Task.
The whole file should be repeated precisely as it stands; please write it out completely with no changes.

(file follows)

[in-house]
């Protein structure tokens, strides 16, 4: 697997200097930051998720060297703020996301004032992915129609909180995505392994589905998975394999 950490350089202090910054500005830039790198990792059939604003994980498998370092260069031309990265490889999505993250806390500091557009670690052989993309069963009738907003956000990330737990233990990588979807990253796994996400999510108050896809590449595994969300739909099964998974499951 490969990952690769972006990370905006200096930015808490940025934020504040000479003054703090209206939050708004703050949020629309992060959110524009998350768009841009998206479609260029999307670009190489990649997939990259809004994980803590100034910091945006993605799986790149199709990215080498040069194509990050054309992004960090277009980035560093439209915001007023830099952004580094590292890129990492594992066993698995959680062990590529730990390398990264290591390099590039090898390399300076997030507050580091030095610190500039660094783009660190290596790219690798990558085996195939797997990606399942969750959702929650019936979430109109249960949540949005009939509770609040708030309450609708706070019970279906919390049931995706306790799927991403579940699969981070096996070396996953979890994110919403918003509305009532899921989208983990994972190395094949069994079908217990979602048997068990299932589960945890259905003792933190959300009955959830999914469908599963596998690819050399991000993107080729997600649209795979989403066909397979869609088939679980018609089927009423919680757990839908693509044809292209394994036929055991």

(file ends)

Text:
[in-house]
């Protein structure tokens, strides 16, 4: 697997200097930051998720060297703020996301004032992915129609909180995505392994589905998975394999 950490350089202090910054500005830039790198990792059939604003994980498998370092260069031309990265490889999505993250806390500091557009670690052989993309069963009738907003956000990330737990233990990588979807990253796994996400999510108050896809590449595994969300739909099964998974499951 490969990952690769972006990370905006200096930015808490940025934020504040000479003054703090209206939050708004703050949020629309992060959110524009998350768009841009998206479609260029999307670009190489990649997939990259809004994980803590100034910091945006993605799986790149199709990215080498040069194509990050054309992004960090277009980035560093439209915001007023830099952004580094590292890129990492594992066993698995959680062990590529730990390398990264290591390099590039090898390399300076997030507050580091030095610190500039660094783009660190290596790219690798990558085996195939797997990606399942969750959702929650019936979430109109249960949540949005009939509770609040708030309450609708706070019970279906919390049931995706306790799927991403579940699969981070096996070396996953979890994110919403918003509305009532899921989208983990994972190395094949069994079908217990979602048997068990299932589960945890259905003792933190959300009955959830999914469908599963596998690819050399991000993107080729997600649209795979989403066909397979869609088939679980018609089927009423919680757990839908693509044809292209394994036929055991």